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dc.rights.licenseIn Copyrighten_US
dc.creatorBruce, Laura Elaine
dc.date.accessioned2020-05-22T13:27:52Z
dc.date.available2020-05-22T13:27:52Z
dc.date.created2020
dc.date.issued2020
dc.identifier.urihttps://repository.wlu.edu/handle/11021/34750
dc.descriptionThesis; [FULL-TEXT FREELY AVAILABLE FOLLOWING A 5-YEAR EMBARGO]en_US
dc.descriptionLaura Elaine Bruce is a member of the Class of 2020 of Washington and Lee University.en_US
dc.description.abstractElectrocolonography (EcolG) is the study of colon motor activity via non-invasive, body surface electrical recordings, analogous to electrocardiography (ECG) for study of cardiac motor activity. EcolG was very recently validated as the first non-invasive technique to identify post-meal colon motor activity concordant with high resolution manometric (HRM) studies. It has identified large increases in colonic motility and can roughly localize activity in the lower left abdomen. The motivation behind further study and development of EcolG is to accurately identify colon motility patterns, which is an essential prerequisite for colon motility research and diagnosis of colon motility disorders. The current limitation with EcolG is the precision with which internal sources can be localized and tracked as propagating waves over time. The objective of this thesis is to use multichannel electrical body surface recordings to identify colonic motor patterns (CMPs) found in high resolution manometric (HRM) studies. We develop and investigate two spatial filtering techniques: Linearly Constrained Minimum Variance (LCMV) spatial filtering and Body Surface Laplacian (BSL) spatial filtering with REGROUPS event marking. The results we obtained from the LCMV show that this method is not suitable for wave propagation. However, we have identified antegrade and retrograde CMPs with the BSL spatial filtering with REGROUPS event marking that are fully consistent with published HRM studies in two separate post-meal time segments of one human study. These results are unprecedented and hopefully inspire further development. Further analysis and advancements in event marking are required for frequent identification of CMPs in multiple human studies; paired x-ray, EcolG, and HRM studies are needed for full validation of this technique; and further validation is needed to extend EcolG to clinical research on colon motility disorders.en_US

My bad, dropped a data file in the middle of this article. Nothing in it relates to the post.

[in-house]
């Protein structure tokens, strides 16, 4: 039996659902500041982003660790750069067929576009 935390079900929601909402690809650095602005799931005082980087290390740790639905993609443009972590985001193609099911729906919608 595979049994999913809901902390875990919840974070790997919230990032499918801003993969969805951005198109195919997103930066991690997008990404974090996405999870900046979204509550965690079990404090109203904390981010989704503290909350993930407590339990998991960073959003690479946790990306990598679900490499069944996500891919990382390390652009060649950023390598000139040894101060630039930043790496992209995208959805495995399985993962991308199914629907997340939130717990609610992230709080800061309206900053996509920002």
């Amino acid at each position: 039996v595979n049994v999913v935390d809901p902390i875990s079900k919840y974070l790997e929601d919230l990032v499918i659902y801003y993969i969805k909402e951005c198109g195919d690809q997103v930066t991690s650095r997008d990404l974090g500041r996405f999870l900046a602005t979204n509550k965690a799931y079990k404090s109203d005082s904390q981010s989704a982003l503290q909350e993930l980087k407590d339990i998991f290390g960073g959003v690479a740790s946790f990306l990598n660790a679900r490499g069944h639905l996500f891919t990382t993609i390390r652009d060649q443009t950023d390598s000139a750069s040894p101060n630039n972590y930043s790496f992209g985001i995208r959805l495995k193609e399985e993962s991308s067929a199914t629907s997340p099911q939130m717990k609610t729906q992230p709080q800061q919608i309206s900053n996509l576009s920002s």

dc.format.extent122 pagesen_US
dc.language.isoen_USen_US
dc.rightsThis material is made available for use in research, teaching, and private study, pursuant to U.S. Copyright law. The user assumes full responsibility for any use of the materials, including but not limited to, infringement of copyright and publication rights of reproduced materials. Any materials used should be fully credited with the source.en_US
dc.rights.urihttp://rightsstatements.org/vocab/InC/1.0/en_US
dc.subject.otherWashington and Lee University -- Honors in Physicsen_US
dc.titleIs Detection of Colon Motility Waves Possible?: An Investigation of Two Spatial Filtering Techniques with Electrocolonography (EcolG)en_US
dc.typeTexten_US
dc.rights.holderBruce, Laura Elaine
dc.subject.fastColon (Anatomy) -- Motilityen_US
dc.subject.fastBeamformingen_US


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